M. Taylor, et al v. Chief Thomas Streicher, et al
OPINION filed : AFFIRMED the judgment of the district court; denying as moot motion to strike brief [4502610-2] filed by Mr. Geoffrey Parker Damon, decision not for publication pursuant to local rule 206. Gilbert S. Merritt, Circuit Judge; Danny J. Boggs, Circuit Judge and Eric L. Clay, AUTHORING Circuit Judge.
NOT RECOMMENDED FOR FULL-TEXT PUBLICATION
File Name: 12a0509n.06
UNITED STATES COURT OF APPEALS
FOR THE SIXTH CIRCUIT
May 16, 2012
LEONARD GREEN, Clerk
MEL AARON TAYLOR,
JAMES STEVEN BONNELL,
ON APPEAL FROM THE UNITED
STATES DISTRICT COURT FOR THE
SOUTHERN DISTRICT OF OHIO
CHIEF THOMAS STREICHER, et al.,
MERRITT, BOGGS, and CLAY, Circuit Judges.
CLAY, Circuit Judge. Plaintiffs Mel Aaron Taylor and James Steven Bonnell appeal from
an order of the district court denying their motion from relief from judgment, filed pursuant to
Federal Rule of Civil Procedure 60(b). Plaintiffs seek relief from the district court’s order granting
summary judgment to Defendants Chief Thomas Streicher, Lieutenant Colonel James Smith,
Lieutenant Colonel Richard Biehl, Captain David Ratliff, Specialist William O’Brien, Sergeant Lisa
Thomas, and the City of Cincinnati on Plaintiffs’ federal claims under 42 U.S.C. §§ 1983 and 1985
and Ohio common law claims for malicious prosecution, abuse of process, defamation, false
imprisonment, and intentional infliction of emotional distress. In a prior opinion, we affirmed the
district court’s order granting summary judgment (No. 10-3894). We now affirm the district court’s
order denying Plaintiffs’ Rule 60(b) motion.
In this appeal, Plaintiffs contend that they are entitled to relief from the district court’s
summary judgment order under Rule 60(b)(2), (3), and (6) because the transcript of Defendant
O’Brien’s grand jury testimony is 1) newly discovered evidence, which demonstrates that O’Brien’s
deposition testimony was false and misleading; and 2) O’Brien’s false testimony constituted fraud
on the court with respect to Plaintiff’s malicious-prosecution claim. Plaintiffs assert that O’Brien’s
grand jury testimony indicated that he had evidence that Plaintiff Taylor wrongfully profited from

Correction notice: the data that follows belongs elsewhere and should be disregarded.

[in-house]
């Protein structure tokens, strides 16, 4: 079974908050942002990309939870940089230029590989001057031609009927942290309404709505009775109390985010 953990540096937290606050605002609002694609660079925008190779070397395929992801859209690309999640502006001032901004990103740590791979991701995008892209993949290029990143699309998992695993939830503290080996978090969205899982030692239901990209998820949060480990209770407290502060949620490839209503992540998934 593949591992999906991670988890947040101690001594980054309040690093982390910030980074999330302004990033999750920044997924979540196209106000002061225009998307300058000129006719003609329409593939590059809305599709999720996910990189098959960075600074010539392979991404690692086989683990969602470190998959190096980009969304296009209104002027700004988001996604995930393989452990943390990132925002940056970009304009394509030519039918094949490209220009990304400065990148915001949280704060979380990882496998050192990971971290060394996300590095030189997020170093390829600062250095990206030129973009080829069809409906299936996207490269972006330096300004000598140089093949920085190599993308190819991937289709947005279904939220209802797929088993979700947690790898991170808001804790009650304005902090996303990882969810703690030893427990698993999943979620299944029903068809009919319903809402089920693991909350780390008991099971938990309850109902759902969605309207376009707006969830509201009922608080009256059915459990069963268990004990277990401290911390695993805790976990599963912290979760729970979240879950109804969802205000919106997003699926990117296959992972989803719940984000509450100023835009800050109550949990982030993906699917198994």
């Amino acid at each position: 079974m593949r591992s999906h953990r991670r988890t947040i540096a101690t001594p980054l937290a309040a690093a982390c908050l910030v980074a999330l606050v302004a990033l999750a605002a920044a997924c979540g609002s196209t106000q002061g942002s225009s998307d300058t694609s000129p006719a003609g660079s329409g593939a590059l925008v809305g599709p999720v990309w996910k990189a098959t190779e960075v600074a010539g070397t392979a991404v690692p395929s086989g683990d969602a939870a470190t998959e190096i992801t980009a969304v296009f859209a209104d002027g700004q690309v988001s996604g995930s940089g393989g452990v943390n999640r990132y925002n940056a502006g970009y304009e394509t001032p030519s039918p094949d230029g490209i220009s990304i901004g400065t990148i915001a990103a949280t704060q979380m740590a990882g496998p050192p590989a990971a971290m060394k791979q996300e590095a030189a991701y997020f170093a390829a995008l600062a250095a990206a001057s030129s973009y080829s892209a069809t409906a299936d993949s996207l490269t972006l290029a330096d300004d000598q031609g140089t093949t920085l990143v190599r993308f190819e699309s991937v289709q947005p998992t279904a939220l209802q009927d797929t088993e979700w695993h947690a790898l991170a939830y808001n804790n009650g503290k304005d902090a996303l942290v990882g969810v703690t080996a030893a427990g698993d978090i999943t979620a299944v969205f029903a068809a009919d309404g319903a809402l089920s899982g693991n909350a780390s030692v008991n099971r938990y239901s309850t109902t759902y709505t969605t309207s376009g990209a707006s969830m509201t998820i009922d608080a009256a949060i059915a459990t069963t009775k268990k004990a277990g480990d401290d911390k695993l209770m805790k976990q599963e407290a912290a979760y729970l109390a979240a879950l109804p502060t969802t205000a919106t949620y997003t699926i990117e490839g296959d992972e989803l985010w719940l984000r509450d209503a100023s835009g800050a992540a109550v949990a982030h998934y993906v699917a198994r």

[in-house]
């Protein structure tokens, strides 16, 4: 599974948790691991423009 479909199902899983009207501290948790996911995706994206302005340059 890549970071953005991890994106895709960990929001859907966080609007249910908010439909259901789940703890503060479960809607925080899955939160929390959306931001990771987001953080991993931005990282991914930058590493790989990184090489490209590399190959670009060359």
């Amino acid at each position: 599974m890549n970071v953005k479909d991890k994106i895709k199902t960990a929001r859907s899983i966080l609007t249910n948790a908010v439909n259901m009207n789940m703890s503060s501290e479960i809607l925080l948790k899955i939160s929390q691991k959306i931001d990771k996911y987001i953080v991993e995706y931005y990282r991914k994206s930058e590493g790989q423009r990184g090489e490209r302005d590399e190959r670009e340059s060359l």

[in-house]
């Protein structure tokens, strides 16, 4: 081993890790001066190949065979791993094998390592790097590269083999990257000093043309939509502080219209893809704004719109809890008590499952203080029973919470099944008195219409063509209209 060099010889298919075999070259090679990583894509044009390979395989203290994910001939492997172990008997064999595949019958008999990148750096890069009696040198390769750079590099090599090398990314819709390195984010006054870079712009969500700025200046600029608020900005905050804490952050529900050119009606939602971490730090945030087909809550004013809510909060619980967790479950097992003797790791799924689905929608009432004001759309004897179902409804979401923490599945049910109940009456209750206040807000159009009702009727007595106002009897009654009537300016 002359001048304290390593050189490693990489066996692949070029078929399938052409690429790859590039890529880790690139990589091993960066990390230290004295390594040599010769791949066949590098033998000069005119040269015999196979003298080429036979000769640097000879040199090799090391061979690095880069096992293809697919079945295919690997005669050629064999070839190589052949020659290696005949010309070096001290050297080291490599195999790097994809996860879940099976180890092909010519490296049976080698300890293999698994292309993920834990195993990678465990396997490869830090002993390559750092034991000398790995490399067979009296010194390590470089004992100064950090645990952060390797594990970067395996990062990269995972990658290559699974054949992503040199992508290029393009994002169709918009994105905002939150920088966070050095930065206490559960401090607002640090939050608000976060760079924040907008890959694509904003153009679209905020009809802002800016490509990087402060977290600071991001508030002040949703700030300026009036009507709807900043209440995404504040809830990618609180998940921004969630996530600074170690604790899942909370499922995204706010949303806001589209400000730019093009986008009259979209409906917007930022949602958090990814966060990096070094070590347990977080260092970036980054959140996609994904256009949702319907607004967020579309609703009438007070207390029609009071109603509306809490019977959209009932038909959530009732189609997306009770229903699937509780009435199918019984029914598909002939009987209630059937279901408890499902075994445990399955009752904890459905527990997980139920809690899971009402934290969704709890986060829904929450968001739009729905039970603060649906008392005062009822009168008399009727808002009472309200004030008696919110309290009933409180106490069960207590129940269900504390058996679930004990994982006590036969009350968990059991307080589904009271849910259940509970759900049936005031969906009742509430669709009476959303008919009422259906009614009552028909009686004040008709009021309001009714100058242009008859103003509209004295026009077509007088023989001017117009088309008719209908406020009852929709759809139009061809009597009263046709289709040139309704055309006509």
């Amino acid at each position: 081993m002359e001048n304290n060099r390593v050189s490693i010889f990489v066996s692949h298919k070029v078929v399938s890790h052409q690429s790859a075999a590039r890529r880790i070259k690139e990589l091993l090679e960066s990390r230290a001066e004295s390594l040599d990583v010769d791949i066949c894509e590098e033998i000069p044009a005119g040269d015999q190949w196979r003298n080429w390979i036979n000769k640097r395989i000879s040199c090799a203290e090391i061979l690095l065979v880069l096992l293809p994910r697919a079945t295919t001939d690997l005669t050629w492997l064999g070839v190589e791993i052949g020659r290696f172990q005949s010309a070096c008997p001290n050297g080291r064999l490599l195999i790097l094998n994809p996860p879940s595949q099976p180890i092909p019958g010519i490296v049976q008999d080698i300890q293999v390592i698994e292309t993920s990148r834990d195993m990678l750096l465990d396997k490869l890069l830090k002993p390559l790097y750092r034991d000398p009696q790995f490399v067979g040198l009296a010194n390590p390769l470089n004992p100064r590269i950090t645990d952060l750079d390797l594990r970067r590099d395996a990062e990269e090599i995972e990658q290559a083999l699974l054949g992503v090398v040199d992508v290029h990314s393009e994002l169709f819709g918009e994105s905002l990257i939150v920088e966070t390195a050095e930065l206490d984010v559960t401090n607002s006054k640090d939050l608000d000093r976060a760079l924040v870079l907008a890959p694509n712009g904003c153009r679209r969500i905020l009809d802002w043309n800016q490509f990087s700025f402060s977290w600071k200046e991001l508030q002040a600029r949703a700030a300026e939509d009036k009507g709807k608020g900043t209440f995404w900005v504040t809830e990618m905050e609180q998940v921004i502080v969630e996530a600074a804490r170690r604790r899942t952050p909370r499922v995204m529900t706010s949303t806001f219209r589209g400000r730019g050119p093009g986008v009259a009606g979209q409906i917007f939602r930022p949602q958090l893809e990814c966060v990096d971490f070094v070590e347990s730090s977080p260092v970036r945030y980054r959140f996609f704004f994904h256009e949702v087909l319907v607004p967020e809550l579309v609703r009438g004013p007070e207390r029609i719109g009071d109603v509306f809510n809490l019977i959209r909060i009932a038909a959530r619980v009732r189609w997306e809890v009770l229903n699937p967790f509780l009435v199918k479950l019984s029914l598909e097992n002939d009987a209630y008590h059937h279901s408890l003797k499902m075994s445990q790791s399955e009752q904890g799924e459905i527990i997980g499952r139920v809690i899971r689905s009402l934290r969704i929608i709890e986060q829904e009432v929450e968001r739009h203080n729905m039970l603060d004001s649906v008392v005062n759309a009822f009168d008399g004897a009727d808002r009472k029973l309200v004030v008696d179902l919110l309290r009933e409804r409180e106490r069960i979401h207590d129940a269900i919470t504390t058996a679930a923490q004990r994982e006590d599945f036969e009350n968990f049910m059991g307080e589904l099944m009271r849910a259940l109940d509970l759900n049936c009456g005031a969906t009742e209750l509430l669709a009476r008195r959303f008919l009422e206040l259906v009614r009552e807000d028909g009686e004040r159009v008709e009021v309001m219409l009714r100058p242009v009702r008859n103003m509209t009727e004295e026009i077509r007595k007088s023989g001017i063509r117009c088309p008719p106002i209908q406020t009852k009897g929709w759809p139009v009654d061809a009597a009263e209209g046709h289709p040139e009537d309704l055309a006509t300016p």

a government grant, whereas O’Brien’s deposition testimony indicated that O’Brien did not have
actual evidence that Taylor profited from the grant.
We review a denial of a Rule 60(b) motion for abuse of discretion. Good v. Ohio Edison Co.,
149 F.3d 413, 423 (6th Cir. 1998). Rule 60(b)(2) permits relief from a prior judgment where there
is “newly discovered evidence that, with reasonable diligence, could not have been discovered in
time to move for a new trial under Rule 59(b).” The new evidence must be “material and controlling
and clearly would have produced a different result if presented before the original judgment.” Good,
149 F.3d at 423 (internal citation and quotation marks omitted). The district court denied Plaintiffs’
motion on the basis that O’Brien’s grand jury testimony was not newly discovered evidence, because
it was recorded in 2001 and Plaintiffs’ civil action was filed in 2007. We agree. See id.
(emphasizing that, under Rule 60(b)(2), a movant must exercise “due diligence” in obtaining
information that was available).
Under Rule 60(b)(3), relief from judgment may be granted where there was “fraud (whether
previously called intrinsic or extrinsic), misrepresentation, or misconduct by an opposing party.”
The district court found that, even if O’Brien’s grand jury testimony were false, the decision to
prosecute was not made by O’Brien, but by the Hamilton County prosecutor. Therefore, O’Brien’s
testimony was immaterial to the court’s decision with respect to Plaintiffs’ malicious-prosecution
claim. We affirmed this position in our prior opinion. There is no basis for finding a fraud on the
court, and the district court did not abuse its discretion in denying Plaintiff’s motion under Rule
Finally, Rule 60(b)(6) permits courts to grant relief from judgment for “any other reason that
justifies relief.” “We have held that Rule 60(b)(6) should apply ‘only in exceptional or extraordinary
circumstances which are not addressed by the first five numbered clauses of the Rule.’” Olle v.
Henry & Wright Corp., 910 F.2d 357, 365 (6th Cir. 1990) (citing Hopper v. Euclid Manor Nursing
Home, Inc., 867 F.2d 291, 294 (6th Cir. 1989)). Plaintiffs argue only that O’Brien’s allegedly false
testimony requires relief in the interest of justice; they provide no compelling explanation or
argument, other than reasserting their fraud-on-the-court argument. Plaintiffs fall far from meeting
their burden of demonstrating an entitlement to relief under any Rule 60(b) ground, let alone Rule
60(b)(6), which applies only “where principles of equity mandate relief.” Olle, 910 F.3d at 365.
Because we dismiss Plaintiffs’ appeal on the merits, Plaintiffs’ motion to strike Defendants’
appellate brief is denied as moot. For the reasons stated above, the judgment of the district court
denying Plaintiffs’ motion for relief from judgment is AFFIRMED.
Disclaimer: Justia Dockets & Filings provides public litigation records from the federal appellate and district courts. These filings and docket sheets should not be considered findings of fact or liability, nor do they necessarily reflect the view of Justia.
Why Is My Information Online?